Though it is both honest and heroic that H. openly reveals his idiosyncratic reading, when dealing with what he deems difficult points in Luther’s theology, as it would be for any scholar, it leaves the reader with hermeneutical and methodological problems. Thus, it is problematic when, despite not wanting to present Luther’s theology, H. nonetheless presents his interpretation of »his« difficult points as if it were Luther’s, as indicated already in the title of the book. This becomes even more problematic when he, with a few exceptions, features his constructive commentary to Luther more by way of selective 20th century interpretations of Luther than by way of Luther’s texts. This is particularly evident in H.’s interpretation of Luther’s Christology. While opting for a Chris-tology von oben as »the lodestar of Luther’s teaching of justification«, H. critizises Gerhard Forde and Gerhard Ebeling for having appealed to Luther’s own counsel to do theology von unten, connecting the humanity of Christ with our humanity. H. continues: »It is true that Luther so counsels, but these interpreters are guilty here of a category mistake. The human Christ to whom Luther so appeals (and the Christ this human being is known to be by Luther as he makes this appeal) is none other than God’s Incarnate Son, really present also here and now in his ubiquitious humanity …, the same one as He once was.« (36) Which is Luther, which is not, and what is the category mistake here, H. never really shows.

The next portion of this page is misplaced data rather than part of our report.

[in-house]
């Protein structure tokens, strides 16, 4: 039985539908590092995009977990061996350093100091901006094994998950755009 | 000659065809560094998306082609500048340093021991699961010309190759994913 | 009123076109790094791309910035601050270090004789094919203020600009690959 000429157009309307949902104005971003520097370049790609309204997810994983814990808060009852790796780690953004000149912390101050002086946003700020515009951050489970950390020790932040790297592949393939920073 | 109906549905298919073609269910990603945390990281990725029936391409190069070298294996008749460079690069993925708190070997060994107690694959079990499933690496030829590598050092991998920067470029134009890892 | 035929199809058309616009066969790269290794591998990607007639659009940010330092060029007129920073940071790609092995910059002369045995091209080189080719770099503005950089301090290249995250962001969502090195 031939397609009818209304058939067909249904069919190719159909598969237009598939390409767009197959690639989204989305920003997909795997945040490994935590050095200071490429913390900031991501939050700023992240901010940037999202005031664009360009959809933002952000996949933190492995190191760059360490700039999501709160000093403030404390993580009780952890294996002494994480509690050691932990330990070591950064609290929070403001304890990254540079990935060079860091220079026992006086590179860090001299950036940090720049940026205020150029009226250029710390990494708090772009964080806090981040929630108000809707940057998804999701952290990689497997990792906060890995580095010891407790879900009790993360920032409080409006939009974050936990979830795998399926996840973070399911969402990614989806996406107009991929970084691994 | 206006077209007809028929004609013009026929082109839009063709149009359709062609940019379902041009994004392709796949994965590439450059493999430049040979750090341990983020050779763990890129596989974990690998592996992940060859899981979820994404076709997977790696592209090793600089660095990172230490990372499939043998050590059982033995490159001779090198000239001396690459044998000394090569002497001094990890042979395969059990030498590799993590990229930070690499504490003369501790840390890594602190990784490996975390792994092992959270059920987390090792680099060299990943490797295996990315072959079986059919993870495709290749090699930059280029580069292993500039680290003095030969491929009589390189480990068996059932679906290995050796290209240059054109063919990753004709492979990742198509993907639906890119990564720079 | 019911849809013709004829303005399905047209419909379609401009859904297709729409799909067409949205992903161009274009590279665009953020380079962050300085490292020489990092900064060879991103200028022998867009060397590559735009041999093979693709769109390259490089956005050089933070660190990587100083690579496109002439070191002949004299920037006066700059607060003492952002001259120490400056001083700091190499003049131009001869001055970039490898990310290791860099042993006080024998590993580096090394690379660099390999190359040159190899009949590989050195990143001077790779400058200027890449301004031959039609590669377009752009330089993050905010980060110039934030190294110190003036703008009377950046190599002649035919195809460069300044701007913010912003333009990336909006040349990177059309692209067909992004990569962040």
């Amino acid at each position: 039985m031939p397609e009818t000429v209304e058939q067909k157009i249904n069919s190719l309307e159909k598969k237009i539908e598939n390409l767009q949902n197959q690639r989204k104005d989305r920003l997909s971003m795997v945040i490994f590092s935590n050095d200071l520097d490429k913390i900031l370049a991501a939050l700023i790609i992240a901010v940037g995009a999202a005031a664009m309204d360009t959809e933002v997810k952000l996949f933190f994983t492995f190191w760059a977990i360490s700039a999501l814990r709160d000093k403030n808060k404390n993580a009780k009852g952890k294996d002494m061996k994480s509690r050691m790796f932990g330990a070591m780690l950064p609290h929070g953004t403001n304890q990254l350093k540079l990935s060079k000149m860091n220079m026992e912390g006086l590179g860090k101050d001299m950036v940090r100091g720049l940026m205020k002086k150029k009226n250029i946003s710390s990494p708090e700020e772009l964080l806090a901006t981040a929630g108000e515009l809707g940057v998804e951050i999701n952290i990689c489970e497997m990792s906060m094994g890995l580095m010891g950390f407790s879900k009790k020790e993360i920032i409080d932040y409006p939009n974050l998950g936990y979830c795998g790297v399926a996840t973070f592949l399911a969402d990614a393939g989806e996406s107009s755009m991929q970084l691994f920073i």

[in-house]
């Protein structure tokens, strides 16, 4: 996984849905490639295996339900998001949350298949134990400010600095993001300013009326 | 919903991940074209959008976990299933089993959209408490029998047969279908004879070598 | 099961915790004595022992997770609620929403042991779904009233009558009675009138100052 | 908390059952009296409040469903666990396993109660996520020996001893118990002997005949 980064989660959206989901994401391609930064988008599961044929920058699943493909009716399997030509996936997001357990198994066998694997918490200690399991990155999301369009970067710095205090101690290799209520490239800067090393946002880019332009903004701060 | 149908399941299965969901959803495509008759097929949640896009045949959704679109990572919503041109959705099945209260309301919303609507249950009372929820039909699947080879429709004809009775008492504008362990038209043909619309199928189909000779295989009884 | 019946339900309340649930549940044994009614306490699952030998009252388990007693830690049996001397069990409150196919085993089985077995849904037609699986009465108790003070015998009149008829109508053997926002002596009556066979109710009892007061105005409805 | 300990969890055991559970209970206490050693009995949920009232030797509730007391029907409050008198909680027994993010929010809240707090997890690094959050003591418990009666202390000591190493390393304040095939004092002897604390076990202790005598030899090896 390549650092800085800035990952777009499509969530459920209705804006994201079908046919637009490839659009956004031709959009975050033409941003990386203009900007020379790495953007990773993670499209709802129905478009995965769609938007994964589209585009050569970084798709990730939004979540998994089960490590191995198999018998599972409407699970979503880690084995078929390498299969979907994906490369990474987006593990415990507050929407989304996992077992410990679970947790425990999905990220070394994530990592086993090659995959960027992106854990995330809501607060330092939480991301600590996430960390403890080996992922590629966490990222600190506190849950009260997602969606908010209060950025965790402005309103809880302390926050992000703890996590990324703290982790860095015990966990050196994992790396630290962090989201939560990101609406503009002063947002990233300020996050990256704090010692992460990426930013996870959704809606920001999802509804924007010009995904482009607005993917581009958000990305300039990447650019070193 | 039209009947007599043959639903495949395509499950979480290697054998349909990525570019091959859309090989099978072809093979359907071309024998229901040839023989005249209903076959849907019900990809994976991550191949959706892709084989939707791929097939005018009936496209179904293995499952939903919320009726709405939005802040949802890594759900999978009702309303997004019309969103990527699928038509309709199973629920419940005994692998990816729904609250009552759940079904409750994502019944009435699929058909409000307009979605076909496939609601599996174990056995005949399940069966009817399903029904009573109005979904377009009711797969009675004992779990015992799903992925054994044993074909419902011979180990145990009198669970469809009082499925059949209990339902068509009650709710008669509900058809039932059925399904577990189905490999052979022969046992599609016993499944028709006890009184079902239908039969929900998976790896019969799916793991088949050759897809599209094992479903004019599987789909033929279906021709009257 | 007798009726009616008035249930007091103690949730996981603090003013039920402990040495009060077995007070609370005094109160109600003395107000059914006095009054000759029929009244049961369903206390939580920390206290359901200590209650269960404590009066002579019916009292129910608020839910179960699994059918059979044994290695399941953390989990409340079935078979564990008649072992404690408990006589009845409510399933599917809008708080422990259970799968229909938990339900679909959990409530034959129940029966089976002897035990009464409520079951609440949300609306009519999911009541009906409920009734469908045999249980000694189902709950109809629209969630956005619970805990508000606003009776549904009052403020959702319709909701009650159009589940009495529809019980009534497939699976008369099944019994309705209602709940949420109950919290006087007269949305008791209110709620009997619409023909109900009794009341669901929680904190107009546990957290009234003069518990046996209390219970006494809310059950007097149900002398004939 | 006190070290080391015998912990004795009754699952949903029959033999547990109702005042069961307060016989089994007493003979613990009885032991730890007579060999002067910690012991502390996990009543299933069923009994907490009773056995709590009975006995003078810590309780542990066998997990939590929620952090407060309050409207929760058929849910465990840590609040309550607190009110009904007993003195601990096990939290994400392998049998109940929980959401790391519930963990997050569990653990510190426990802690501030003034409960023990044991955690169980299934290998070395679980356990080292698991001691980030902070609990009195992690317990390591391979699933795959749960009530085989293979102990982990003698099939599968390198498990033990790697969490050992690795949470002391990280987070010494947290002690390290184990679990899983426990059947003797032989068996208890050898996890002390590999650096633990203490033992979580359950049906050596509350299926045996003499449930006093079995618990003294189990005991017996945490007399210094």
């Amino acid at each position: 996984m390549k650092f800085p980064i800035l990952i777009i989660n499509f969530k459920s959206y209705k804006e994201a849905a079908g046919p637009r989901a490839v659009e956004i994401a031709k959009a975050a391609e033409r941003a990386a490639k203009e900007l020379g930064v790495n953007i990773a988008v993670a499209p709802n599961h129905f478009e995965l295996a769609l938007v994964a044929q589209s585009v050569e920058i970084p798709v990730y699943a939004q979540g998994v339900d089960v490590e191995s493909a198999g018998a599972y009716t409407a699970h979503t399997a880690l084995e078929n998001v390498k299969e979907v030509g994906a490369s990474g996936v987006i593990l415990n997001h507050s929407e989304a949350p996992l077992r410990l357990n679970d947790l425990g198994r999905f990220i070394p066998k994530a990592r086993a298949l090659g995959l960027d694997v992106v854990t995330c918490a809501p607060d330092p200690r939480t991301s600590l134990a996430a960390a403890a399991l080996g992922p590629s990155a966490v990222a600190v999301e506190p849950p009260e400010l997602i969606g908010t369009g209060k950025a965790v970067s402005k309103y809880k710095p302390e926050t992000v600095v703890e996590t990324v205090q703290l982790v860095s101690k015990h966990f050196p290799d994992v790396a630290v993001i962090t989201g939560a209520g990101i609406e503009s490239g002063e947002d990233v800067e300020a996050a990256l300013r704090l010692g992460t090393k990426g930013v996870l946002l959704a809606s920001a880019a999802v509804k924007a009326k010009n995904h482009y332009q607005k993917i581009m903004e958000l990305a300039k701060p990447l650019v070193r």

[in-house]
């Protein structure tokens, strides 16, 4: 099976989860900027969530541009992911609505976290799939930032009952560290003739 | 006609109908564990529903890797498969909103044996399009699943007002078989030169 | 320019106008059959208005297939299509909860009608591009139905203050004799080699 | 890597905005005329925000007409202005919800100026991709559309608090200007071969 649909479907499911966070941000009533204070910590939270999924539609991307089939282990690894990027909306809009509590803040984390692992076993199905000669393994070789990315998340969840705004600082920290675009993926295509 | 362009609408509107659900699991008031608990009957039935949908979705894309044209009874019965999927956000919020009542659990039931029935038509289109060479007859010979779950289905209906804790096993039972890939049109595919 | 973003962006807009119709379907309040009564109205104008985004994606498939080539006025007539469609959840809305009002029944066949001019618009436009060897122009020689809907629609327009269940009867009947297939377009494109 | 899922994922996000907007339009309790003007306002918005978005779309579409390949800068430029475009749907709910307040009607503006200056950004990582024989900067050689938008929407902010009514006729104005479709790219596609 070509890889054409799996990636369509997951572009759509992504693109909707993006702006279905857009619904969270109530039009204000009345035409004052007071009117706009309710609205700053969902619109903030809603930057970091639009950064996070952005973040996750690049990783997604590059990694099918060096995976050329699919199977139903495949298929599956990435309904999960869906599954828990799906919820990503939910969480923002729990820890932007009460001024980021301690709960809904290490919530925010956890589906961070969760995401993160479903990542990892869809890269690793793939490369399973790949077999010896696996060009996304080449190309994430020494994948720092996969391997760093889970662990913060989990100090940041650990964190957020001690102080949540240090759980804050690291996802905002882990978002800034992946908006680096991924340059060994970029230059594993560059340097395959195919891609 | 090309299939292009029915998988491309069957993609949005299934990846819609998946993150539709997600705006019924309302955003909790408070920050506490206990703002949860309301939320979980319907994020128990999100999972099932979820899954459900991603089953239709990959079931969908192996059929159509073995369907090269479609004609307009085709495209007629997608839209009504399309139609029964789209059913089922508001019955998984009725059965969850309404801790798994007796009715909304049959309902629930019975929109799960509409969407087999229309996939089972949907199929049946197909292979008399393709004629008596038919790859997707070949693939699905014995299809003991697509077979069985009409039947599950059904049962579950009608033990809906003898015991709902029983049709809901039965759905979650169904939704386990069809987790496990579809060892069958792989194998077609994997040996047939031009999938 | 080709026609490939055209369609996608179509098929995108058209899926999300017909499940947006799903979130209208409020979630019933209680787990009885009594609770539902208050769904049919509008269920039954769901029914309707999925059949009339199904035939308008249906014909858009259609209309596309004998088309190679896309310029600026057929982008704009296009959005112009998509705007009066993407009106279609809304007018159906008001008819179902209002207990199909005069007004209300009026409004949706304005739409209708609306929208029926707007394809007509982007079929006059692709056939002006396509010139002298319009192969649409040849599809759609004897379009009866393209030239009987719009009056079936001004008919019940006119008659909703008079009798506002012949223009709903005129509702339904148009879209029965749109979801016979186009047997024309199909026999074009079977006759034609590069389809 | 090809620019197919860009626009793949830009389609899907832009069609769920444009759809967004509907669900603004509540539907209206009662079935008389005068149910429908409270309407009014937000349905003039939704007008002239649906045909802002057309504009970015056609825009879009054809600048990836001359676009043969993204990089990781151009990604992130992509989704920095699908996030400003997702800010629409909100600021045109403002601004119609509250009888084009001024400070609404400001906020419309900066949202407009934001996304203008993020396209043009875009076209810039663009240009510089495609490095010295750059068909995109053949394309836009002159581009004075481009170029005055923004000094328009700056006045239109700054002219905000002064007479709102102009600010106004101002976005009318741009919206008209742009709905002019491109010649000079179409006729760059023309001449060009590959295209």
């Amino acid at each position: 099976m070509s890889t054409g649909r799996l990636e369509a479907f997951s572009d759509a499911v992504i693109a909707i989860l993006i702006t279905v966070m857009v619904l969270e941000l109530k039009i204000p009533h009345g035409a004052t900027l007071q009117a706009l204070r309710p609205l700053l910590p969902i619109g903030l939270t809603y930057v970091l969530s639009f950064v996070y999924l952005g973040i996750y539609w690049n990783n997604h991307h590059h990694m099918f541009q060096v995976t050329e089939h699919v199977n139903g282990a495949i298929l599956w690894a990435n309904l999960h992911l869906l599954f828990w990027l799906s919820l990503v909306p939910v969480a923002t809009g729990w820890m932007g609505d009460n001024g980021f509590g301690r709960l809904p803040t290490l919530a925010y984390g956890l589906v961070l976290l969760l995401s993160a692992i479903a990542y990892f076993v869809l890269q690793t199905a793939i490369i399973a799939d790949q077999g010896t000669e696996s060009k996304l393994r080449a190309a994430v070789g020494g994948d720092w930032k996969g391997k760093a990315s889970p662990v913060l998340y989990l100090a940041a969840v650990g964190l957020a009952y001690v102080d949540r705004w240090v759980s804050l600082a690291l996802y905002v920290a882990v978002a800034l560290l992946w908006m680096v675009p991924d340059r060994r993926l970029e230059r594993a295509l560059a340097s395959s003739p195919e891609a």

When H. so frankly presents his Luther, he of course also points to the fact that no theologian or any other researcher works objectively per se, and that all Luther researchers have their Luther in some way. Still, the question must be posed whether it is a liable and viable way to go. Is it tenable if we as researchers confine ourselves to nothing but to adduce our own multiple images of Luther, or any other subject, and create our own preferable Luther by way of a »hermeneutical violence« (384), which does not seem to even recognize the many different contexts and concomitant genres in which Luther wrote? I shall be the first to admit that Luther should sometimes be saved from himself, as H. so nicely does pertaining to Luther’s harsher rhetoric. Nonetheless, in the list of preferred Luthers, Luther research hopefully will prefer the reading that conscientiously reflects a close reading of Luther’s own texts.
In conclusion, H. not only constructs Luther’s theology as a theology von oben. He also presents it as being univocally apocalyptic, though a »Christologically modified apocalyptic«, which in H.’s perception is »what is valuable in Luther« (385). However, H. does not stop at »what is valuable«, he appropriates Luther’s theology to make him »his« better Luther by for example »abandoning that remnant of unmodified apocalyptic« that makes Luther »despair of the world« and sin »against peasant, pope, and Jew« (idem). H. has a point here. There is a clear need of reading Luther’s theology in a sober way that does not apotheosize all his writings to exorbitant heights. In the same vein, H. delivers a refreshing reading of Luther’s De servo arbitrio, offering a theological understanding in contrast to the often reductionist anthropological interpretations of this rich and difficult text. On the other hand, H.’s apocalyptic reading also tends to become Procrustean for Luther’s theology at large, and whether one will find one’s own Luther, a teacher of the Church catholic, in this book, no doubt will depend on one’s theological sympathies.